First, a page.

Export delays which began when the EU tightened its rules on API quality certification in July 2013 are still plaguing Indian producers, said SGS Life Sciences’ Business Director.
Speaking to us today at CPhI India, Arun Janakiraman said “Manufacturers in India haven’t received that awareness. There are still delays.”
The problem, he said, is simply an issue of cutting corners. “Quality is still not up to standards among [some] manufacturers in India. You see a lot of [US] FDA Warning Letters.
“That increases the opportunity for us [as a testing service]. Our business is growing but if you look at the volume of Indian [testing] business, there are still people taking risks.
“It’s to save money. Basically they didn’t see any value in putting money into quality.”
Janakiraman said substandard API manufacturing will not be resolved in India until the country gets rid of its two-tiered production methods – a better one for exports and an inferior one for Indian consumers.
International vs domestic
“They are producing two sets of products in India, one for domestic and one for international market. The day they decide to export their domestic product to an international market, their problem starts [with regulators].
“When there is just one quality in India, then we can eliminate these hiccups.”
Janakiraman was optimistic about how quickly the country could narrow the gap with initiatives planned by the new government. Narendra Modi was elected Prime Minister in May this year.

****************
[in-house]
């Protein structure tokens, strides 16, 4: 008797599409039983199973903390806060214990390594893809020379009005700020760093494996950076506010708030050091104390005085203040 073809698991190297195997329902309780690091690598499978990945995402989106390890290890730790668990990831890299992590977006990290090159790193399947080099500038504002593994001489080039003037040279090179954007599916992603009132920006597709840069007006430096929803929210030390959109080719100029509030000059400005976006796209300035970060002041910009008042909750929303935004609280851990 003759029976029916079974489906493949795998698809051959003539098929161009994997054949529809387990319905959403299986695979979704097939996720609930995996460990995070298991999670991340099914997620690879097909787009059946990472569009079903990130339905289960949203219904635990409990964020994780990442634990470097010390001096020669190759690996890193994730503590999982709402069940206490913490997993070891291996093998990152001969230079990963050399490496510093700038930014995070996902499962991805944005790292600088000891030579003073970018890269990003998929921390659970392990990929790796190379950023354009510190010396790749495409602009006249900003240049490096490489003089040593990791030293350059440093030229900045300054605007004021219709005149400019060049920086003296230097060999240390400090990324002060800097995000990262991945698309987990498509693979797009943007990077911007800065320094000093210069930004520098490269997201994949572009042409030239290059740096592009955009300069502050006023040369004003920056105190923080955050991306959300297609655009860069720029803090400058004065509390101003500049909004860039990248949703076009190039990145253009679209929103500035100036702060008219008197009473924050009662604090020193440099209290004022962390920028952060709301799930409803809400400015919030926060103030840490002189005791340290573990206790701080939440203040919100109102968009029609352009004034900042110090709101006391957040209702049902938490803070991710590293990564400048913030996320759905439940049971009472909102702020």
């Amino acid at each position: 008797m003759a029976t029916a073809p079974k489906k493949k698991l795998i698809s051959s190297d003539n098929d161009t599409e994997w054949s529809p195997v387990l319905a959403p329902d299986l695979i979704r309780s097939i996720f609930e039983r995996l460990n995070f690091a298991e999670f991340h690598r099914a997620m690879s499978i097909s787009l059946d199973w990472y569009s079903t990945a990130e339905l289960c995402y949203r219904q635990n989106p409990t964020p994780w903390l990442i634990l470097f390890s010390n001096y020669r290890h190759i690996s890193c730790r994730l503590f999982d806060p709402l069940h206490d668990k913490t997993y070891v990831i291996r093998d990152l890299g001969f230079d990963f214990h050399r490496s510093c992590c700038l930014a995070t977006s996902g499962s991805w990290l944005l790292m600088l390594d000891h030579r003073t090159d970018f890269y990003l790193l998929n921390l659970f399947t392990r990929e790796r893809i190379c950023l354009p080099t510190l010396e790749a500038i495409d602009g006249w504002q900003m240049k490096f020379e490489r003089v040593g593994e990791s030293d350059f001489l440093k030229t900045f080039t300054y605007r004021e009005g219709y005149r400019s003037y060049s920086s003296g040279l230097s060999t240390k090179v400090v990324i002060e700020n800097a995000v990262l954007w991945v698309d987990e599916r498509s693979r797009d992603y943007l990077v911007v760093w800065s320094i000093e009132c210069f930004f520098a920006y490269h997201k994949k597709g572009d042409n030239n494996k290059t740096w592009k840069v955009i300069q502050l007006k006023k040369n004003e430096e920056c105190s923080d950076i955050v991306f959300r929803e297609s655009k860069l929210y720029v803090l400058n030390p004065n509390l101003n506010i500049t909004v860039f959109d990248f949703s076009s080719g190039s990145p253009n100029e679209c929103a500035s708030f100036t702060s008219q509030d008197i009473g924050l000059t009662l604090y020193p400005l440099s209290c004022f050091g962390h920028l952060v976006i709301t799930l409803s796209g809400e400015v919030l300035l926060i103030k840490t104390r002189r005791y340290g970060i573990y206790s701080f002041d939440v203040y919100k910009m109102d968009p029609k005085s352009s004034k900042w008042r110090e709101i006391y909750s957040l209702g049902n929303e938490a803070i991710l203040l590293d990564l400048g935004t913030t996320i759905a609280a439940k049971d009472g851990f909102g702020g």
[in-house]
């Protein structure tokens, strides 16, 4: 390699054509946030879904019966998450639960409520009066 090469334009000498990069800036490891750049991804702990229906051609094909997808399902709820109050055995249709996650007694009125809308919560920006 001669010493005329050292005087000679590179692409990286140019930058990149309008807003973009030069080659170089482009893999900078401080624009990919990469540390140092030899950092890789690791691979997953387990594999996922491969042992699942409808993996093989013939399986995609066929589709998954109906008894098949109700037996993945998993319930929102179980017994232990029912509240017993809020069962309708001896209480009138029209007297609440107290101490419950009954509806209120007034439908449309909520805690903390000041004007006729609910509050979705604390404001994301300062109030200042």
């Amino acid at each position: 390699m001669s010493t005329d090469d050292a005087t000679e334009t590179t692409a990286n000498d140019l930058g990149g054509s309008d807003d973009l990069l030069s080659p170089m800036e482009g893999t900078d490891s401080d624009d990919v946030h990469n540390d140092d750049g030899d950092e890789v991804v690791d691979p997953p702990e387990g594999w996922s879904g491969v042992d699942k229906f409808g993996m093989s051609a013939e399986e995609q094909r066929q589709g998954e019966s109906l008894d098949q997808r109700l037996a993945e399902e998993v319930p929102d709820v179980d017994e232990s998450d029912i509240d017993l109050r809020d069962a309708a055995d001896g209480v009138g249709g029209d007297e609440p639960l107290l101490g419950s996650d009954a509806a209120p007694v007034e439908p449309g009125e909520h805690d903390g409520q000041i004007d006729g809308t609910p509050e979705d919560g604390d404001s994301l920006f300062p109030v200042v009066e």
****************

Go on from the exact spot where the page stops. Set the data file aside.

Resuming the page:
“I believe the current government is putting in a lot of effort and is being very proactive in improving quality and giving benefits to quality manufacturers in India.”
State departments responsible for quality are changing their leadership teams, said Janakiraman, and the government has launched a scheme targeting quality analysts in countries like Singapore and Malaysia to come to India for partnerships.
Expansion of the Mumbai site, which performs testing on raw materials, APIs and finished products, will double the current size to around 4,000 sq metres.
Janakiraman said more clients are asking for Full Time Equivalent (FTE) services – when an SGS chemist works solely for a specific customer.
“It brings mutual benefit for SGS and our customers. Chemists from our side always get the same type of sample so they know exactly what the customer is looking for. Even within CGMP, customer expectations differ so if you have dedicated staff working for them, it’s better.”
The site is due for completion and validation by Q2 2015.
It will include three capacity stability chambers (which test drugs against humidity, temperature, and other extreme conditions) of 100 cubic metres. SGS plans to add 39 members of staff to its current 88-strong workforce.
50-60% of the company’s business comes from the US and Europe, Janakiraman estimated, with the rest from Indian manufacturers.